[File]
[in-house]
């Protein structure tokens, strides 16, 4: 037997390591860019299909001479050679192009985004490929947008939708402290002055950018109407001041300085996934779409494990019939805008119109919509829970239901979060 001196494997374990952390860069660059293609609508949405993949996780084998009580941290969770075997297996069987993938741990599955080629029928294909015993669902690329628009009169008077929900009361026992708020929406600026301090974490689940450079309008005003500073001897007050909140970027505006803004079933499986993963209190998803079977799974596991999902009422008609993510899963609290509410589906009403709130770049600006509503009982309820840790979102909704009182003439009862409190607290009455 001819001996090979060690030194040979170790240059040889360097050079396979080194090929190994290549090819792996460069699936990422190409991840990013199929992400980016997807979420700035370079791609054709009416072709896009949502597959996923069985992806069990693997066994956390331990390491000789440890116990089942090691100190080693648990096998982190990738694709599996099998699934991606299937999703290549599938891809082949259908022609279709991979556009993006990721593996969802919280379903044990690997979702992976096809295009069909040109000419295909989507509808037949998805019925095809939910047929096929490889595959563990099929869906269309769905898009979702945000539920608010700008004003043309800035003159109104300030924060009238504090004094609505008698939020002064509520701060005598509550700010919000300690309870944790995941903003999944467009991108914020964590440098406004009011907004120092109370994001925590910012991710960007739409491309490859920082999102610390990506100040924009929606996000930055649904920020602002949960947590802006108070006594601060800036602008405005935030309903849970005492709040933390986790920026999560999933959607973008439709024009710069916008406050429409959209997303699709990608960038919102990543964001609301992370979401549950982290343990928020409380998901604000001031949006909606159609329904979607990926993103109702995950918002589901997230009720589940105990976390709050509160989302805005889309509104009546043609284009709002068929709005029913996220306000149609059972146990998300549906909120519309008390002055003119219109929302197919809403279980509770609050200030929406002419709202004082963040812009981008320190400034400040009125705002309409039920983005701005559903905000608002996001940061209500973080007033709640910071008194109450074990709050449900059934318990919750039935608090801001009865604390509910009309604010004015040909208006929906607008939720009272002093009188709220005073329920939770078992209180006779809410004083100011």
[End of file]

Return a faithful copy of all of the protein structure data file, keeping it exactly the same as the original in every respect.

[in-house]
């Protein structure tokens, strides 16, 4: 037997390591860019299909001479050679192009985004490929947008939708402290002055950018109407001041300085996934779409494990019939805008119109919509829970239901979060 001196494997374990952390860069660059293609609508949405993949996780084998009580941290969770075997297996069987993938741990599955080629029928294909015993669902690329628009009169008077929900009361026992708020929406600026301090974490689940450079309008005003500073001897007050909140970027505006803004079933499986993963209190998803079977799974596991999902009422008609993510899963609290509410589906009403709130770049600006509503009982309820840790979102909704009182003439009862409190607290009455 001819001996090979060690030194040979170790240059040889360097050079396979080194090929190994290549090819792996460069699936990422190409991840990013199929992400980016997807979420700035370079791609054709009416072709896009949502597959996923069985992806069990693997066994956390331990390491000789440890116990089942090691100190080693648990096998982190990738694709599996099998699934991606299937999703290549599938891809082949259908022609279709991979556009993006990721593996969802919280379903044990690997979702992976096809295009069909040109000419295909989507509808037949998805019925095809939910047929096929490889595959563990099929869906269309769905898009979702945000539920608010700008004003043309800035003159109104300030924060009238504090004094609505008698939020002064509520701060005598509550700010919000300690309870944790995941903003999944467009991108914020964590440098406004009011907004120092109370994001925590910012991710960007739409491309490859920082999102610390990506100040924009929606996000930055649904920020602002949960947590802006108070006594601060800036602008405005935030309903849970005492709040933390986790920026999560999933959607973008439709024009710069916008406050429409959209997303699709990608960038919102990543964001609301992370979401549950982290343990928020409380998901604000001031949006909606159609329904979607990926993103109702995950918002589901997230009720589940105990976390709050509160989302805005889309509104009546043609284009709002068929709005029913996220306000149609059972146990998300549906909120519309008390002055003119219109929302197919809403279980509770609050200030929406002419709202004082963040812009981008320190400034400040009125705002309409039920983005701005559903905000608002996001940061209500973080007033709640910071008194109450074990709050449900059934318990919750039935608090801001009865604390509910009309604010004015040909208006929906607008939720009272002093009188709220005073329920939770078992209180006779809410004083100011």